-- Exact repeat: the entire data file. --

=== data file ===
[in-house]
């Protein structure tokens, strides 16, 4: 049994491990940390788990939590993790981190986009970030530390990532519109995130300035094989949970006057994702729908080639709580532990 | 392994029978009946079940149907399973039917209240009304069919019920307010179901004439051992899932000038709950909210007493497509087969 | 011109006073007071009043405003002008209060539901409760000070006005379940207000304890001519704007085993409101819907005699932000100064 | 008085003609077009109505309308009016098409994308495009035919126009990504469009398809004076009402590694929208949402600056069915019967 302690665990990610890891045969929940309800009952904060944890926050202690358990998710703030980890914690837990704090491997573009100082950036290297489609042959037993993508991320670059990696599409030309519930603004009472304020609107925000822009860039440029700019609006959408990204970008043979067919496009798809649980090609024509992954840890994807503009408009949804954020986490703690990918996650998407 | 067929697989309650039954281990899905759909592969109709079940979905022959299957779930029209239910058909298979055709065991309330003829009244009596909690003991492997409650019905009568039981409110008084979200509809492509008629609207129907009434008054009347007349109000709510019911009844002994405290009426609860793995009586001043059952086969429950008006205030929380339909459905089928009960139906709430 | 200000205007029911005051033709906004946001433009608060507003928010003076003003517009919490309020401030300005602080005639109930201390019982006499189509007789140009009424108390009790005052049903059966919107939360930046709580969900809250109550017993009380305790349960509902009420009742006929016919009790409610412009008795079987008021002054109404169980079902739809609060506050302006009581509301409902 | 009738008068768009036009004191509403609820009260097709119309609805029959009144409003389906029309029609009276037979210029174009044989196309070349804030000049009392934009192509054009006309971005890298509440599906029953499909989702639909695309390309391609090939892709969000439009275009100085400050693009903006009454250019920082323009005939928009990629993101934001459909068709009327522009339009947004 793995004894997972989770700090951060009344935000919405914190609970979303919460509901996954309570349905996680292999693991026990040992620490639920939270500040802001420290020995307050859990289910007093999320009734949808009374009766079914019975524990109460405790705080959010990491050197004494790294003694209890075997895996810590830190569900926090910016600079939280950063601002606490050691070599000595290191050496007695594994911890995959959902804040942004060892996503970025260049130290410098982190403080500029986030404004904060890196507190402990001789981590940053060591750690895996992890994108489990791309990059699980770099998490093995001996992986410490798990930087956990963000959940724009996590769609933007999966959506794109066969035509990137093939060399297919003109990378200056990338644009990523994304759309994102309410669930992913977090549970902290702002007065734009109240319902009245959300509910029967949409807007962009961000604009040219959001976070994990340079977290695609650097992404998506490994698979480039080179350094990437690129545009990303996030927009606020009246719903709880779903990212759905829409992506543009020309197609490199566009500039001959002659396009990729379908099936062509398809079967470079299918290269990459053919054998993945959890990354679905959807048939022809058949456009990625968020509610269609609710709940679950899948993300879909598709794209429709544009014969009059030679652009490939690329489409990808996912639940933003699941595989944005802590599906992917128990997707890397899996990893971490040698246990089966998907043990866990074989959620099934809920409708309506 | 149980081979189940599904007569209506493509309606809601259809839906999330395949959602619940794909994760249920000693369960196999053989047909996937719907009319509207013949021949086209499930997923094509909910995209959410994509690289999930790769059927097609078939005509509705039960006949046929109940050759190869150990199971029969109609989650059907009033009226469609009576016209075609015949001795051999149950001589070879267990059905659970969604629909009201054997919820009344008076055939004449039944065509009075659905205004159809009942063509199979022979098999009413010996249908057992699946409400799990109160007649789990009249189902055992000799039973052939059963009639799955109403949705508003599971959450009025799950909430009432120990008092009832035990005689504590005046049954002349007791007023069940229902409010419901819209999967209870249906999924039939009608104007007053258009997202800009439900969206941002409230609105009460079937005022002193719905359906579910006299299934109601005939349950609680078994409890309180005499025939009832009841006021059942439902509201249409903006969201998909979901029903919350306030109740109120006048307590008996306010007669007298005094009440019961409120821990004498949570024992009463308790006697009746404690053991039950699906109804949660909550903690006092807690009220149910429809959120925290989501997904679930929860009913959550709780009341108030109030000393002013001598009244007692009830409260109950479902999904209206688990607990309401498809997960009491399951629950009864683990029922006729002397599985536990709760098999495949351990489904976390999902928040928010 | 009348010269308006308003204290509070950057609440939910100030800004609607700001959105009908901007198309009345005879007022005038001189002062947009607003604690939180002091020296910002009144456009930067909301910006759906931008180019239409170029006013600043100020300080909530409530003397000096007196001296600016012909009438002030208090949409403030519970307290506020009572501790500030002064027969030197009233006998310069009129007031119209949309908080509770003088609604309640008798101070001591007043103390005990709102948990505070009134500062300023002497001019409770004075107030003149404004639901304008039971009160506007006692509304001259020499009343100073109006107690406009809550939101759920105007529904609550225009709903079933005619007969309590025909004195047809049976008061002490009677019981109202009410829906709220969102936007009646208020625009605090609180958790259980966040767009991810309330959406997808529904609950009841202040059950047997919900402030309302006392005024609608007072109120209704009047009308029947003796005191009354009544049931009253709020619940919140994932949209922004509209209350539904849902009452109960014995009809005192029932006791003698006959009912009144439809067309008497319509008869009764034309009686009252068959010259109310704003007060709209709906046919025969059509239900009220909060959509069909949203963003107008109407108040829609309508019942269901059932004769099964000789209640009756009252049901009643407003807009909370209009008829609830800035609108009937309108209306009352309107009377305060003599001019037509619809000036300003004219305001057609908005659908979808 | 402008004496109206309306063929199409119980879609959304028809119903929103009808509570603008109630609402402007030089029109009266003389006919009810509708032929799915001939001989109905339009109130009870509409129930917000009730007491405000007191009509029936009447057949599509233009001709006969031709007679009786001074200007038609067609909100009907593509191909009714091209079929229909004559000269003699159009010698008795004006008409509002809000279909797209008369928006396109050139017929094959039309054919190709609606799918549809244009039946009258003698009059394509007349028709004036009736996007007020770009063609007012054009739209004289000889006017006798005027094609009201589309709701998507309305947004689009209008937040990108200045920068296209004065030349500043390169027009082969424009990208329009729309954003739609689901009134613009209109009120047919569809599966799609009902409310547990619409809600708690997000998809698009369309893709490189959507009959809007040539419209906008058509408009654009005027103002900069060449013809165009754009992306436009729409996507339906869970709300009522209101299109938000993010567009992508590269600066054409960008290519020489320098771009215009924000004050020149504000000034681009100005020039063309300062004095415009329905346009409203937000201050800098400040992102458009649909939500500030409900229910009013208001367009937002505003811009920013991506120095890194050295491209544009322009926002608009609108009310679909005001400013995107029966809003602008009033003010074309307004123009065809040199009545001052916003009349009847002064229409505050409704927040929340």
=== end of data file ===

[in-house]
């Protein structure tokens, strides 16, 4: 049994491990940390788990939590993790981190986009970030530390990532519109995130300035094989949970006057994702729908080639709580532990 | 392994029978009946079940149907399973039917209240009304069919019920307010179901004439051992899932000038709950909210007493497509087969 | 011109006073007071009043405003002008209060539901409760000070006005379940207000304890001519704007085993409101819907005699932000100064 | 008085003609077009109505309308009016098409994308495009035919126009990504469009398809004076009402590694929208949402600056069915019967 302690665990990610890891045969929940309800009952904060944890926050202690358990998710703030980890914690837990704090491997573009100082950036290297489609042959037993993508991320670059990696599409030309519930603004009472304020609107925000822009860039440029700019609006959408990204970008043979067919496009798809649980090609024509992954840890994807503009408009949804954020986490703690990918996650998407 | 067929697989309650039954281990899905759909592969109709079940979905022959299957779930029209239910058909298979055709065991309330003829009244009596909690003991492997409650019905009568039981409110008084979200509809492509008629609207129907009434008054009347007349109000709510019911009844002994405290009426609860793995009586001043059952086969429950008006205030929380339909459905089928009960139906709430 | 200000205007029911005051033709906004946001433009608060507003928010003076003003517009919490309020401030300005602080005639109930201390019982006499189509007789140009009424108390009790005052049903059966919107939360930046709580969900809250109550017993009380305790349960509902009420009742006929016919009790409610412009008795079987008021002054109404169980079902739809609060506050302006009581509301409902 | 009738008068768009036009004191509403609820009260097709119309609805029959009144409003389906029309029609009276037979210029174009044989196309070349804030000049009392934009192509054009006309971005890298509440599906029953499909989702639909695309390309391609090939892709969000439009275009100085400050693009903006009454250019920082323009005939928009990629993101934001459909068709009327522009339009947004 793995004894997972989770700090951060009344935000919405914190609970979303919460509901996954309570349905996680292999693991026990040992620490639920939270500040802001420290020995307050859990289910007093999320009734949808009374009766079914019975524990109460405790705080959010990491050197004494790294003694209890075997895996810590830190569900926090910016600079939280950063601002606490050691070599000595290191050496007695594994911890995959959902804040942004060892996503970025260049130290410098982190403080500029986030404004904060890196507190402990001789981590940053060591750690895996992890994108489990791309990059699980770099998490093995001996992986410490798990930087956990963000959940724009996590769609933007999966959506794109066969035509990137093939060399297919003109990378200056990338644009990523994304759309994102309410669930992913977090549970902290702002007065734009109240319902009245959300509910029967949409807007962009961000604009040219959001976070994990340079977290695609650097992404998506490994698979480039080179350094990437690129545009990303996030927009606020009246719903709880779903990212759905829409992506543009020309197609490199566009500039001959002659396009990729379908099936062509398809079967470079299918290269990459053919054998993945959890990354679905959807048939022809058949456009990625968020509610269609609710709940679950899948993300879909598709794209429709544009014969009059030679652009490939690329489409990808996912639940933003699941595989944005802590599906992917128990997707890397899996990893971490040698246990089966998907043990866990074989959620099934809920409708309506 | 149980081979189940599904007569209506493509309606809601259809839906999330395949959602619940794909994760249920000693369960196999053989047909996937719907009319509207013949021949086209499930997923094509909910995209959410994509690289999930790769059927097609078939005509509705039960006949046929109940050759190869150990199971029969109609989650059907009033009226469609009576016209075609015949001795051999149950001589070879267990059905659970969604629909009201054997919820009344008076055939004449039944065509009075659905205004159809009942063509199979022979098999009413010996249908057992699946409400799990109160007649789990009249189902055992000799039973052939059963009639799955109403949705508003599971959450009025799950909430009432120990008092009832035990005689504590005046049954002349007791007023069940229902409010419901819209999967209870249906999924039939009608104007007053258009997202800009439900969206941002409230609105009460079937005022002193719905359906579910006299299934109601005939349950609680078994409890309180005499025939009832009841006021059942439902509201249409903006969201998909979901029903919350306030109740109120006048307590008996306010007669007298005094009440019961409120821990004498949570024992009463308790006697009746404690053991039950699906109804949660909550903690006092807690009220149910429809959120925290989501997904679930929860009913959550709780009341108030109030000393002013001598009244007692009830409260109950479902999904209206688990607990309401498809997960009491399951629950009864683990029922006729002397599985536990709760098999495949351990489904976390999902928040928010 | 009348010269308006308003204290509070950057609440939910100030800004609607700001959105009908901007198309009345005879007022005038001189002062947009607003604690939180002091020296910002009144456009930067909301910006759906931008180019239409170029006013600043100020300080909530409530003397000096007196001296600016012909009438002030208090949409403030519970307290506020009572501790500030002064027969030197009233006998310069009129007031119209949309908080509770003088609604309640008798101070001591007043103390005990709102948990505070009134500062300023002497001019409770004075107030003149404004639901304008039971009160506007006692509304001259020499009343100073109006107690406009809550939101759920105007529904609550225009709903079933005619007969309590025909004195047809049976008061002490009677019981109202009410829906709220969102936007009646208020625009605090609180958790259980966040767009991810309330959406997808529904609950009841202040059950047997919900402030309302006392005024609608007072109120209704009047009308029947003796005191009354009544049931009253709020619940919140994932949209922004509209209350539904849902009452109960014995009809005192029932006791003698006959009912009144439809067309008497319509008869009764034309009686009252068959010259109310704003007060709209709906046919025969059509239900009220909060959509069909949203963003107008109407108040829609309508019942269901059932004769099964000789209640009756009252049901009643407003807009909370209009008829609830800035609108009937309108209306009352309107009377305060003599001019037509619809000036300003004219305001057609908005659908979808 | 402008004496109206309306063929199409119980879609959304028809119903929103009808509570603008109630609402402007030089029109009266003389006919009810509708032929799915001939001989109905339009109130009870509409129930917000009730007491405000007191009509029936009447057949599509233009001709006969031709007679009786001074200007038609067609909100009907593509191909009714091209079929229909004559000269003699159009010698008795004006008409509002809000279909797209008369928006396109050139017929094959039309054919190709609606799918549809244009039946009258003698009059394509007349028709004036009736996007007020770009063609007012054009739209004289000889006017006798005027094609009201589309709701998507309305947004689009209008937040990108200045920068296209004065030349500043390169027009082969424009990208329009729309954003739609689901009134613009209109009120047919569809599966799609009902409310547990619409809600708690997000998809698009369309893709490189959507009959809007040539419209906008058509408009654009005027103002900069060449013809165009754009992306436009729409996507339906869970709300009522209101299109938000993010567009992508590269600066054409960008290519020489320098771009215009924000004050020149504000000034681009100005020039063309300062004095415009329905346009409203937000201050800098400040992102458009649909939500500030409900229910009013208001367009937002505003811009920013991506120095890194050295491209544009322009926002608009609108009310679909005001400013995107029966809003602008009033003010074309307004123009065809040199009545001052916003009349009847002064229409505050409704927040929340």